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Performance and OOM issues with Flask tool on Kubernetes
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Description

I have created a Python Flask application that uses quite a lot of memory, - several hundreds of MB. I have a problem with the application as it sometimes do not repond.

I see "502 Bad Gateway" in the response and various respawnings in the uwsgi.log, e.g.,

[pid: 29|app: 0|req: 15/62] 192.168.146.0 () {38 vars in 621 bytes} [Fri Jul  7 00:17:34 2017] GET /wembedder/ => generated 1412 bytes in 10 msecs (HTTP/1.1 200) 2 headers in 81 bytes (1 switches on core 0)
[pid: 29|app: 0|req: 16/63] 192.168.146.0 () {40 vars in 712 bytes} [Fri Jul  7 00:17:36 2017] GET /wembedder/most-similar/ => generated 2823 bytes in 3 msecs (HTTP/1.1 200) 2 headers in 81 bytes (1 switches on core 0)
[pid: 29|app: 0|req: 17/64] 192.168.146.0 () {40 vars in 746 bytes} [Fri Jul  7 00:18:04 2017] GET /wembedder/most-similar/Q315062 => generated 4091 bytes in 4 msecs (HTTP/1.1 200) 2 headers in 81 bytes (1 switches on core 0)
DAMN ! worker 1 (pid: 29) died, killed by signal 9 :( trying respawn ...
Respawned uWSGI worker 1 (new pid: 30)

I have also noted that unrelated Magnus Manske applications, e.g., sourcemd, have been fairly slow in the last couple of days.

Is there are problem with applications that use so much memory. I was under the impression that the service would be able to handle up to 4 GB. Is it possible for me to see the load off the computer? I tried with top, qstat or kubectl. webservice --backend=kubernetes python start takes several minutes, while on my computer the setup of the application takes a few seconds.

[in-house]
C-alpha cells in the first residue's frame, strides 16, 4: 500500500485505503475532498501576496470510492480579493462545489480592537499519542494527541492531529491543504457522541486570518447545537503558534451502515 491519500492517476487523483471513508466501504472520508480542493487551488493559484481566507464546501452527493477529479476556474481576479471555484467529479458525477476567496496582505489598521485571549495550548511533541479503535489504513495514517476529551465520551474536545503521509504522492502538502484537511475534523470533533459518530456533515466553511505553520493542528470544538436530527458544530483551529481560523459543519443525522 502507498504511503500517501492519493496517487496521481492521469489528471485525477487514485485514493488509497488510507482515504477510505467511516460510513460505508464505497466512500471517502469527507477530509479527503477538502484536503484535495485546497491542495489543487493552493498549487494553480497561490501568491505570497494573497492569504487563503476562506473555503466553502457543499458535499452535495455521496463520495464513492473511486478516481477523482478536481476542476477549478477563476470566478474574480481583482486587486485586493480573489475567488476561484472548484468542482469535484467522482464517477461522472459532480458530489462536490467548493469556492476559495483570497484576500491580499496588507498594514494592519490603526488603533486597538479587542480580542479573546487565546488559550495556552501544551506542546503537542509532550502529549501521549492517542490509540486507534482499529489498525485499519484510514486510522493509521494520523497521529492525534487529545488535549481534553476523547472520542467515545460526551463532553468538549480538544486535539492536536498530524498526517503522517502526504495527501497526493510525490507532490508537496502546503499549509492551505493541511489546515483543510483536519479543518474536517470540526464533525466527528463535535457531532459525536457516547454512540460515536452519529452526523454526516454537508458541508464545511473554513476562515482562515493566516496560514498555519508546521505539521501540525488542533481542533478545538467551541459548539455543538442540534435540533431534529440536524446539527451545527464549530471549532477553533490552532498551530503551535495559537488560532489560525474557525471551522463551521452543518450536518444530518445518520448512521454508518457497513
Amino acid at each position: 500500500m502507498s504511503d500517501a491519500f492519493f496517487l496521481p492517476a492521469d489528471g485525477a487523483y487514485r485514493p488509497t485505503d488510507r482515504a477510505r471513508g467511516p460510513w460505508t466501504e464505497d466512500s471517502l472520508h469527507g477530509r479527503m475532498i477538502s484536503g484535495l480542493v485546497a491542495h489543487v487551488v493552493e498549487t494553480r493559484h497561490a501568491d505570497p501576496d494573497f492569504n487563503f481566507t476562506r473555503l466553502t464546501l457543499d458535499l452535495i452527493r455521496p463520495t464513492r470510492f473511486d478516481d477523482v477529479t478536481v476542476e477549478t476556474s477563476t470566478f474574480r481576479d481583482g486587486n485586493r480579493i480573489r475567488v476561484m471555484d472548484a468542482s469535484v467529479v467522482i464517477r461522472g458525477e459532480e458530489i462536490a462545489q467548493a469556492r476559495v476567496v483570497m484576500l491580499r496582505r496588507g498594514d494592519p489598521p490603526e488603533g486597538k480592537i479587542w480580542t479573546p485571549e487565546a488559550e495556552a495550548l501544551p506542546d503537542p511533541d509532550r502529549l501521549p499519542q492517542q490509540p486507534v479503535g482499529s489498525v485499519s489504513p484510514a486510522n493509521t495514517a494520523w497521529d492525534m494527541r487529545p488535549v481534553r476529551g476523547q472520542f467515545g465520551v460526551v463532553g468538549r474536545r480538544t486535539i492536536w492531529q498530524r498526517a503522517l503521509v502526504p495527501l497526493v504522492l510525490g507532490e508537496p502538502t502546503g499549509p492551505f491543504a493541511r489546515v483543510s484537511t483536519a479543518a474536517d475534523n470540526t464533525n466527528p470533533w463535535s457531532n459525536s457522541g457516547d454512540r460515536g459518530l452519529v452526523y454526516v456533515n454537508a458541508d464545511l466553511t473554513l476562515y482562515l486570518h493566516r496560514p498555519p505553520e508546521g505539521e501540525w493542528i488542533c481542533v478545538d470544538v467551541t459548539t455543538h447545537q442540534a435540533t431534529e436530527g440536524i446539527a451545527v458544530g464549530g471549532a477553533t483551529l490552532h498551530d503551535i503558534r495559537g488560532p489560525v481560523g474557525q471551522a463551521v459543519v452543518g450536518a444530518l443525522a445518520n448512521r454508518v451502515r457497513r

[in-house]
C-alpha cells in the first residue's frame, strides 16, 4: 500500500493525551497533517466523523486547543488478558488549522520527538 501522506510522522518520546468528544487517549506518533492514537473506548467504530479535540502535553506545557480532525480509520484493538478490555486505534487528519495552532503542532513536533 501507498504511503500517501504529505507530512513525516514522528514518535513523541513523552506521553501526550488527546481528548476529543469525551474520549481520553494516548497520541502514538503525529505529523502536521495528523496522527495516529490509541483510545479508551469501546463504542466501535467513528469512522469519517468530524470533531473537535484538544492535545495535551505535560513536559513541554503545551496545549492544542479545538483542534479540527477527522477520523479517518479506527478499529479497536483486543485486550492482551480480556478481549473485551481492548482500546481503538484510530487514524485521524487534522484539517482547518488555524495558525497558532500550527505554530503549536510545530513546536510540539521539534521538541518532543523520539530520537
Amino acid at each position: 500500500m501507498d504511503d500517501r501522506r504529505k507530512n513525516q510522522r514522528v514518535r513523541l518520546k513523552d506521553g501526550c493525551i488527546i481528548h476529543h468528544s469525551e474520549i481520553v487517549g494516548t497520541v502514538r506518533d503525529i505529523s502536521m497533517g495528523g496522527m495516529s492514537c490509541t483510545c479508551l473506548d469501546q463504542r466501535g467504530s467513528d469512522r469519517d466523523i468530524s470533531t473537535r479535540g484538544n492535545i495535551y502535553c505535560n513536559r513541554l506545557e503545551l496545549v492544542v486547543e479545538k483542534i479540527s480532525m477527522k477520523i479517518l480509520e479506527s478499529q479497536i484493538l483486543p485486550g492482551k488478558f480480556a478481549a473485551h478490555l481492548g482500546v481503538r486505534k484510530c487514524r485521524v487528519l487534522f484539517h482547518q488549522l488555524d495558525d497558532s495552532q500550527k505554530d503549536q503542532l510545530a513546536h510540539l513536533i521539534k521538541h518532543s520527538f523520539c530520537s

Event Timeline

Fnielsen created this task.Jul 7 2017, 12:28 AM
Restricted Application added a subscriber: Aklapper. · View Herald TranscriptJul 7 2017, 12:28 AM

signal 9 is SIGKILL. OOM killer?

I see "/usr/lib/python2.7/dist-packages/toollabs/webservice/backends/kubernetesbackend.py"

'python': {
    'cls': PythonWebService,
    'image': 'toollabs-python-web',
    'resources': {
         'limits': {
            # Pods will be killed if they go over memory limit
            'memory': '2Gi',
            # Pods can still burst to more than cpu limit
            'cpu': '2',
         },
         'requests': {
            # Pods are guaranteed at least this many resources
            'memory': '256Mi',
            'cpu': '0.125'
         }
    }
},

With 2 Gi I might run into problems. Does the number of workers (where the default i 4 as far as I know) mean that there is only 500 MB for each service?

chasemp triaged this task as Medium priority.Jul 7 2017, 3:35 PM
chasemp added a subscriber: chasemp.

Usually cgroup limits are per process but I'm not entirely sure how this shakes out here, can you run an experiment with fewer workers to see outcomes? What Tool is this? Where is this Tool running atm? How long does it normally take from start to become unresponsive?

I do not know how to start it with few workers. Isn't the number 4 hardcoded into /usr/lib/python2.7/dist-packages/toollabs/webservice/services/uwsgiwebservice.py?

The tool is this one: http://tools.wmflabs.org/wembedder/
At the moment it performs fine.

I have seen it become slow overnight. I restarted it this morning with webservice --backend=kubernetes python start.

On my Flask development server, Python3 is using 1.2 GB fairly constantly (somewhat more than I anticipated). I suppose that I run into memory problems. I wonder how I can get around this.